The Minister of Gender, Children and Social Protection (MoGCSP), Mrs Cynthia Morrison, has called for an end to all forms of violence against children.
In a speech read on her behalf by the Chief Director of the ministry, Dr Hafisa Zackaria, at the launch of an advocacy campaign dubbed: “Stop Violence Against Children”, the minister reiterated Ghana’s position on promoting and ensuring the protection of children.
The call comes on the back of a research conducted by the ministry and OAfrica, a non-governmental organisation focused on the well-being of children, and funded by the European Union (EU).
According to the research, some children still drop out of school due to varying reasons in spite of the various social intervention programmes instituted by the government to increase enrolment, participation and retention of children in school.
The children sampled indicated that corporal punishment still prevailed in their schools in spite of the tough stance taken by the Ghana Education Service to ban it from schools.
The research also found out that some children experienced violence at home, with 50.8 per cent corrected through caning and whipping, and 7.7 per cent through physical punishment with bare hands.
Overwhelmingly, children experience violence at school, with a little over 80 per cent of the children reporting that the corrective method used is the cane.
Let’s do more
According to Mrs Morrison, despite Ghana’s achievement at ratifying the United Nations Convention on the Rights of the Child (UNCRC), which provides for the welfare of children and is to protect them from all forms of abuse and exploitation, some children continued to suffer abuse in parts of the country, with persistent economic exploitation and physical harm.
“I am happy to report that after three decades of Ghana’s ratification of the UNCRC, significant strides have been made to address children’s rights in the area of health, education, social welfare and justice.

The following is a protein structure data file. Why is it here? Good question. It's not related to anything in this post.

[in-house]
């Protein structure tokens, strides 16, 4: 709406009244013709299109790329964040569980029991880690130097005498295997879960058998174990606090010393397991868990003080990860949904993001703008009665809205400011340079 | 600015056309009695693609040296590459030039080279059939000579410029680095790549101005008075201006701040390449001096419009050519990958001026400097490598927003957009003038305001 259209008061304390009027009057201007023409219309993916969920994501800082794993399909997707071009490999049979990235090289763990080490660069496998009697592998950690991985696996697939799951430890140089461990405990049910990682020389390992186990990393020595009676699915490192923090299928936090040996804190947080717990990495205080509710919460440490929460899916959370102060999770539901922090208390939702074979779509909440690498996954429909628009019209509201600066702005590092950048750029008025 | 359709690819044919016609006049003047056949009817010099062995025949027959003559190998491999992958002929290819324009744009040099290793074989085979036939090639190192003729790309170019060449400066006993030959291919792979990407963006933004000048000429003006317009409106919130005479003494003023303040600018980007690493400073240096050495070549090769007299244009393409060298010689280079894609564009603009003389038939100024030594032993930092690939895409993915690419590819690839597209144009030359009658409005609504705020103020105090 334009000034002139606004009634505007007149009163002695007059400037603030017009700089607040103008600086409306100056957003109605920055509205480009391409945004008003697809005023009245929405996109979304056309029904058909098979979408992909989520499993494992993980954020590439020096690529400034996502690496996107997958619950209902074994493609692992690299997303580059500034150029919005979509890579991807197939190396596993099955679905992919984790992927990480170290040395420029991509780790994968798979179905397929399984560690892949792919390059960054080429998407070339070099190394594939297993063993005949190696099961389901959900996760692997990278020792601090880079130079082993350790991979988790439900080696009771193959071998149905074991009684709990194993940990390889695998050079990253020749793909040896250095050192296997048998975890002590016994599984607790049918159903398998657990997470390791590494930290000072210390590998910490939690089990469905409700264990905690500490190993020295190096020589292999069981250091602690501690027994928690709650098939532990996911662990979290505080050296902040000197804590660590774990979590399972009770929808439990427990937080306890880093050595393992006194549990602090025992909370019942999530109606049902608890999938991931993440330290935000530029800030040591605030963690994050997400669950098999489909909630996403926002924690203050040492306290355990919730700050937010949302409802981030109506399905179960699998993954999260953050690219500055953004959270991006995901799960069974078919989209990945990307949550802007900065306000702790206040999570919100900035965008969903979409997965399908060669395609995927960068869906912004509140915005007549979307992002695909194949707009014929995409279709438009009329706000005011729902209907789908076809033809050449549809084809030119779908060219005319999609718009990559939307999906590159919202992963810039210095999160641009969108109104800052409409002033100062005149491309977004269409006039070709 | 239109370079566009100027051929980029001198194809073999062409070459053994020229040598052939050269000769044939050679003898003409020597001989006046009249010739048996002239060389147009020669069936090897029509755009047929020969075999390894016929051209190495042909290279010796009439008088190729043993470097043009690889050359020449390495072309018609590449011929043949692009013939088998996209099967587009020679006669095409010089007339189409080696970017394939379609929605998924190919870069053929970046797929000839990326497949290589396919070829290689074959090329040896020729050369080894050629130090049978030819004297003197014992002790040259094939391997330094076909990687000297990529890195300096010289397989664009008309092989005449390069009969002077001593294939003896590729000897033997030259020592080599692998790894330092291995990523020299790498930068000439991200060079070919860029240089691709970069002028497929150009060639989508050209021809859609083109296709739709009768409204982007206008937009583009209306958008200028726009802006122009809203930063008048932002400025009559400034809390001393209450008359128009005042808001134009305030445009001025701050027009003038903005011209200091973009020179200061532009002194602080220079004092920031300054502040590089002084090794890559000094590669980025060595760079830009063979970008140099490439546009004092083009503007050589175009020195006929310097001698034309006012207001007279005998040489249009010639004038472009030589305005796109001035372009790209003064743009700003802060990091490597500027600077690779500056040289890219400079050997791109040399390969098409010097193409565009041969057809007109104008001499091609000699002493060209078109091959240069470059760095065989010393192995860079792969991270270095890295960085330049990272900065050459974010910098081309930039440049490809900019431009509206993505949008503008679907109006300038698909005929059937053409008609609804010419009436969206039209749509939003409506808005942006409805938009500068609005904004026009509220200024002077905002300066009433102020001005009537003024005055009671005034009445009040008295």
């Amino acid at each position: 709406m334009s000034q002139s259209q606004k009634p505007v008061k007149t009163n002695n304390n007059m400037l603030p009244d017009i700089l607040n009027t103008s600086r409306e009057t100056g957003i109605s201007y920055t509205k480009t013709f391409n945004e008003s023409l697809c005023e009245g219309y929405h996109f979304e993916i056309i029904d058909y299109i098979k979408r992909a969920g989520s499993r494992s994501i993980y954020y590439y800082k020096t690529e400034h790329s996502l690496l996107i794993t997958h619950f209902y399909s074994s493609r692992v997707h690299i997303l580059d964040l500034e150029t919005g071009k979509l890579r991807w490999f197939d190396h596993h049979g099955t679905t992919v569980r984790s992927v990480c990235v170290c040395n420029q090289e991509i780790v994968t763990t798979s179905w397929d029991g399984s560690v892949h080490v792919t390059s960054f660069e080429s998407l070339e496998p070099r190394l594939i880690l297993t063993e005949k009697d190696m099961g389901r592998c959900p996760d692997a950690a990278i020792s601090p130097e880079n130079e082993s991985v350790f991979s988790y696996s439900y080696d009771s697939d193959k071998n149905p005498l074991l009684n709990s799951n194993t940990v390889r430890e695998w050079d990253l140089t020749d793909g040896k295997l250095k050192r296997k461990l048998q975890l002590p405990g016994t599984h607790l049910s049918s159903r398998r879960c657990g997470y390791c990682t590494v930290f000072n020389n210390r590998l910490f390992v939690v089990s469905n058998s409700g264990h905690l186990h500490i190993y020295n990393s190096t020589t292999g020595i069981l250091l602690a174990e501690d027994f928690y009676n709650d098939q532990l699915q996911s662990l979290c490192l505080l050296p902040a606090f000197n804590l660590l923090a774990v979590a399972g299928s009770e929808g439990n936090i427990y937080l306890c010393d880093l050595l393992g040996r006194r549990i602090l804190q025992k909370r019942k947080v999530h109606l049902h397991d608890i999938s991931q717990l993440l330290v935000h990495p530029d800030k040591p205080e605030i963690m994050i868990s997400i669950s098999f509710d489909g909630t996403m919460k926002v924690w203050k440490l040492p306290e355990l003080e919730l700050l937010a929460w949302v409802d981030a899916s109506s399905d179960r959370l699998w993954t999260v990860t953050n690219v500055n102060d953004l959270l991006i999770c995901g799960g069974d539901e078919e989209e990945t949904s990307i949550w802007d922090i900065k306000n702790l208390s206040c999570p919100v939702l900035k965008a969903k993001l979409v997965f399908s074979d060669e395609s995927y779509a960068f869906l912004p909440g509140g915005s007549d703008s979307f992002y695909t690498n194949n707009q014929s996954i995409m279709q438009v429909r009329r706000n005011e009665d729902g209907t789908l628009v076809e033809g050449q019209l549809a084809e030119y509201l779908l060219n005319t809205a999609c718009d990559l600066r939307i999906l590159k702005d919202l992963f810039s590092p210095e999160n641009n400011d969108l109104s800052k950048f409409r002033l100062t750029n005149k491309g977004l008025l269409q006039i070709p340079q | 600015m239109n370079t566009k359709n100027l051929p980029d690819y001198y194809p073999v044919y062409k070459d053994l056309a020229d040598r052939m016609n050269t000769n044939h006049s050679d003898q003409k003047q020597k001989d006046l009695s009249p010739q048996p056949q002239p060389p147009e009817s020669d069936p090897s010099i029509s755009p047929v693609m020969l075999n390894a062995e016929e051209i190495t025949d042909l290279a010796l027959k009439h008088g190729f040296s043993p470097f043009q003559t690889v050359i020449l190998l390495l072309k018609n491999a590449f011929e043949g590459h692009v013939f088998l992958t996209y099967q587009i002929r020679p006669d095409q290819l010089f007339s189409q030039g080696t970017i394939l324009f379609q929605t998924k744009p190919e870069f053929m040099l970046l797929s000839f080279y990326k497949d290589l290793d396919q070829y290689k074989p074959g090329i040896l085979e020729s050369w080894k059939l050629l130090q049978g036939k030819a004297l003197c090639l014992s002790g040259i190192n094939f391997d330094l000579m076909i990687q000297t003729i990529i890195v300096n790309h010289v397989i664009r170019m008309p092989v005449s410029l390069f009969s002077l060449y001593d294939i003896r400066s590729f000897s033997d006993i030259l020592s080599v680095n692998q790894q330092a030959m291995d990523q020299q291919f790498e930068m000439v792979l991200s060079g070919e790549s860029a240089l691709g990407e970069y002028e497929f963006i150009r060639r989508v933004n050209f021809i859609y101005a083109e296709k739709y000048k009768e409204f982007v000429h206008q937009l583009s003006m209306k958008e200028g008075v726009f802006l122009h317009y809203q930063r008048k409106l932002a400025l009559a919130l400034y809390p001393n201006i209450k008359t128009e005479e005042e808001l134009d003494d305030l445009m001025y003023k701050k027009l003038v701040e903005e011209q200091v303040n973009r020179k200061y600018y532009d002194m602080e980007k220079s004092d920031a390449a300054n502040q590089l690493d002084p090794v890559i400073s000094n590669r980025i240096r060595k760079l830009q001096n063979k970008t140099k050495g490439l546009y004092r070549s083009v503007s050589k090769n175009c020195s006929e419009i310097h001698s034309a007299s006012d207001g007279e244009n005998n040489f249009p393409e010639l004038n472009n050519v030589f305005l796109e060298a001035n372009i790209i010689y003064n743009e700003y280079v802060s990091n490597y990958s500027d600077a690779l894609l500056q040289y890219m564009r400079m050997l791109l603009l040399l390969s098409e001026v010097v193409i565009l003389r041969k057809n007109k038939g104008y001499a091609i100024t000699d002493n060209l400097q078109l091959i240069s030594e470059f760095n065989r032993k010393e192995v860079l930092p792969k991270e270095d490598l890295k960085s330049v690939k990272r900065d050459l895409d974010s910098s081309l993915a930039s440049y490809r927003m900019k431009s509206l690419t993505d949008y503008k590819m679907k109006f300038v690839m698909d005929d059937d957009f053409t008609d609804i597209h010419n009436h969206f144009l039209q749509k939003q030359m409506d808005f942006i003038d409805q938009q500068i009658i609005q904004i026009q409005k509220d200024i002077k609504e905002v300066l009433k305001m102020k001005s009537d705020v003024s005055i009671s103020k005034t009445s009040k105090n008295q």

“In spite of the successes chalked up, there is still a lot of work to be done to ensure a Ghana fit for all children,” she said.
The minister called on all stakeholders to intensify efforts to end all forms of child abuse and also find suitable strategies for addressing children’s needs at the national, regional, local and household levels.
She expressed appreciation to the EU for providing support through OAfrica for the ‘Ghana Children’s Study and the Stop Violence Against Children’ project.
For his part, the Public Relations Officer of OAfrica, Mr Platini Ashiagbor, said the campaign had been designed to show the full horror of violence against children in the hope that it would raise the necessary awareness to create a new culture of parenting.
He said he was hopeful that the campaign would birth a new generation of Ghanaians whose self-confidence would come from within, because they had grown up in families that raised them up instead of beat them down.
Mr Ashiagbor also urged the public to join in celebrating the success of the campaign and commit to the fight against child abuse for a violence-free future for the children in Ghana.
The campaign is a joint programme of the MoGCSP and OAfrica, and seeks to draw public attention to suppress all actions that perpetuate violence against children at home, school, workplace, justice & welfare institutions and community settings, as well as reduce the acceptance of social practices that have negative consequences on children.
It is meant to create a critical mass of people to promote the adoption of behaviours favourable to the protection of children.
The campaign also aims at reaching millions of Ghanaians with messages to prevent abuse and promote the well-being of children in order to end violence against children and adolescents, including harmful practices.